Social Science [?] Medicine 02/2014; 119. DOI:10.1016/j.socscimed.2014.02.018 · 2.89 Impact Factor
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    • "Epidemiological studies have increasingly emphasized the lasting health impact of early-life circumstances [10-12]. While research on the relevance of childhood SES in arthritis remains at an early stage, there is mounting evidence for plausible mechanisms. "
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    ABSTRACT: Associations of socioeconomic status (SES) with the prevalence of various forms of arthritis are well documented. Increasing evidence suggests that SES during childhood is a lasting determinant of health, but its association with the onset of arthritis remains unclear. Cross-sectional data on 1276 participants originated from 22 family practices in North-Carolina, USA. We created 4-level (high, medium, low, lowest) current SES and childhood SES summary scores based on parental and participant education, occupation and homeownership. We investigated associations of individual SES characteristics, summary scores and SES trajectories (e.g. high/low) with self-reported arthritis in logistic regression models progressively adjusted for race and gender, age, then BMI, and clustered by family practice. We found evidence for independent associations of both childhood and current SES with the reporting of arthritis across our models. In covariate-adjusted models simultaneously including current and childhood SES, compared with high SES participants in the lowest childhood SES category (OR = 1.39 [95%CI = 1.04, 1.85]) and those in the low (OR = 1.66 [95%CI = 1.14, 2.42]) and lowest (OR = 2.08 [95%CI = 1.16, 3.74]) categories of current SES had significantly greater odds of having self-reported arthritis. Current SES and childhood SES are both associated with the odds of reporting arthritis within this primary-care population, although the possibly superseding influence of existing circumstances must be noted. BMI was a likely mechanism in the association of childhood SES with arthritis onset, and research is needed to elucidate further pathways linking the socioeconomic environment across life-stages and the development of rheumatic diseases.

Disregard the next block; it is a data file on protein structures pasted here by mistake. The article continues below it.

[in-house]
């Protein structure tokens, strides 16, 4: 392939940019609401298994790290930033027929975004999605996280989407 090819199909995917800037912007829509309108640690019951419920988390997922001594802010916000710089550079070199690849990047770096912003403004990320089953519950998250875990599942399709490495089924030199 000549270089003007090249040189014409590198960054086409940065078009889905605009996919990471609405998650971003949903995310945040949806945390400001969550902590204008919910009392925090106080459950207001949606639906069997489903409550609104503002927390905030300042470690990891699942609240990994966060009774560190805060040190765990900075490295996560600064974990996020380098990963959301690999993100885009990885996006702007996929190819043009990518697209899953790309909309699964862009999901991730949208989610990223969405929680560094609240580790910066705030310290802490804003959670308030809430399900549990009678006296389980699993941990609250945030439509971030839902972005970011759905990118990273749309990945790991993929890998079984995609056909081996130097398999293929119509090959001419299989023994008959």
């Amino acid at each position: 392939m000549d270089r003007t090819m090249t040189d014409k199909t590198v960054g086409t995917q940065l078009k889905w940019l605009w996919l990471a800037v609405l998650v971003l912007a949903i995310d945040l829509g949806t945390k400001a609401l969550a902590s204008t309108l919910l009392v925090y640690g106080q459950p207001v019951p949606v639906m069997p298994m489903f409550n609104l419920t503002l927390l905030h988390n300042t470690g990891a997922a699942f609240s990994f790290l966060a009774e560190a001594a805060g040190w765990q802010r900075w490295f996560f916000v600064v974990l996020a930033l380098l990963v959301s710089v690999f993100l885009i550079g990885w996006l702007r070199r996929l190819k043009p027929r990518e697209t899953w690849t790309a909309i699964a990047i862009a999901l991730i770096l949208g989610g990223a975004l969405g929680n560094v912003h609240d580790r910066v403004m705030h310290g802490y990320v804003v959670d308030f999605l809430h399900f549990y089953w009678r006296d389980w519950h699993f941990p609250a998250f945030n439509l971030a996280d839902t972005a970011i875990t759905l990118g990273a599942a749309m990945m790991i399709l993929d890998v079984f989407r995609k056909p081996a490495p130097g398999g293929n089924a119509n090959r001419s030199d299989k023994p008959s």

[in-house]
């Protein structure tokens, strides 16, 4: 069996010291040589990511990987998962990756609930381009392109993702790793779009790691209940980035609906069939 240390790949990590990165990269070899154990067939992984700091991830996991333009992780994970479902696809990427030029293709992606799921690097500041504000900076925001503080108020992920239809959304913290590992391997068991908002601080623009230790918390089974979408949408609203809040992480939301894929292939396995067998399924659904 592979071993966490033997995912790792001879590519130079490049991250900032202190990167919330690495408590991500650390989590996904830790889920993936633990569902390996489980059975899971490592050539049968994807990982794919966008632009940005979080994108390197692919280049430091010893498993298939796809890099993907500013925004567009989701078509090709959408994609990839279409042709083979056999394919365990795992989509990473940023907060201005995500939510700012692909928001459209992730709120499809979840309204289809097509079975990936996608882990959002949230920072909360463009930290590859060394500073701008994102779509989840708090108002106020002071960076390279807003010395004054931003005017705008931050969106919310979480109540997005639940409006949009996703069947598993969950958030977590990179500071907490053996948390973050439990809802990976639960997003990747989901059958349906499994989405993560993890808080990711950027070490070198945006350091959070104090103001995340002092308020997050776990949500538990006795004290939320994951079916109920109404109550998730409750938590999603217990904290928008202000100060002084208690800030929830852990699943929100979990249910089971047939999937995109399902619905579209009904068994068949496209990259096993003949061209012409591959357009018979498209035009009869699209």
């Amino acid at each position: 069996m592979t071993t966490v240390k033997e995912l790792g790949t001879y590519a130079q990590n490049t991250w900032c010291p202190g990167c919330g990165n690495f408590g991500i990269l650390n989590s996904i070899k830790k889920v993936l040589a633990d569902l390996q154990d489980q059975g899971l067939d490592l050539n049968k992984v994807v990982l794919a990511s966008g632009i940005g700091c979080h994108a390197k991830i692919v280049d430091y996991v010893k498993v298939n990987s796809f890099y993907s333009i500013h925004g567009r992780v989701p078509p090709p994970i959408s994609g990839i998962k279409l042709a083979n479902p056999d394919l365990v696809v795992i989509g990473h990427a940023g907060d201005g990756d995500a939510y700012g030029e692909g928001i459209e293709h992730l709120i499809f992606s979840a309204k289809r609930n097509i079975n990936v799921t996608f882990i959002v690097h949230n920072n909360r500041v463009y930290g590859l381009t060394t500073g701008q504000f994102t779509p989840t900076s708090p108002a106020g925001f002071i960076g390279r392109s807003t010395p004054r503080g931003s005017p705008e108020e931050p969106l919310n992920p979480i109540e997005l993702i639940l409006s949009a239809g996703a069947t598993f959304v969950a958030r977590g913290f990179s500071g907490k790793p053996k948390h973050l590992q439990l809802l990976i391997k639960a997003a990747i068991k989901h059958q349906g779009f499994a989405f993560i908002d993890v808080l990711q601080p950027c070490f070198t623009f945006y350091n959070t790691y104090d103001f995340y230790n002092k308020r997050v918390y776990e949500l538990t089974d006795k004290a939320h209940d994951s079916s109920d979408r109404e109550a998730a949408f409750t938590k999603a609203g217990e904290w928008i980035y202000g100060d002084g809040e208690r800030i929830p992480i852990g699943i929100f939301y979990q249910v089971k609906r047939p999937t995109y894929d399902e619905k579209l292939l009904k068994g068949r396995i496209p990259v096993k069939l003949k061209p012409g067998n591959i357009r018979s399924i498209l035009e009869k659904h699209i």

BMC Musculoskeletal Disorders 11/2013; 14(1):327. DOI:10.1186/1471-2474-14-327 · 1.72 Impact Factor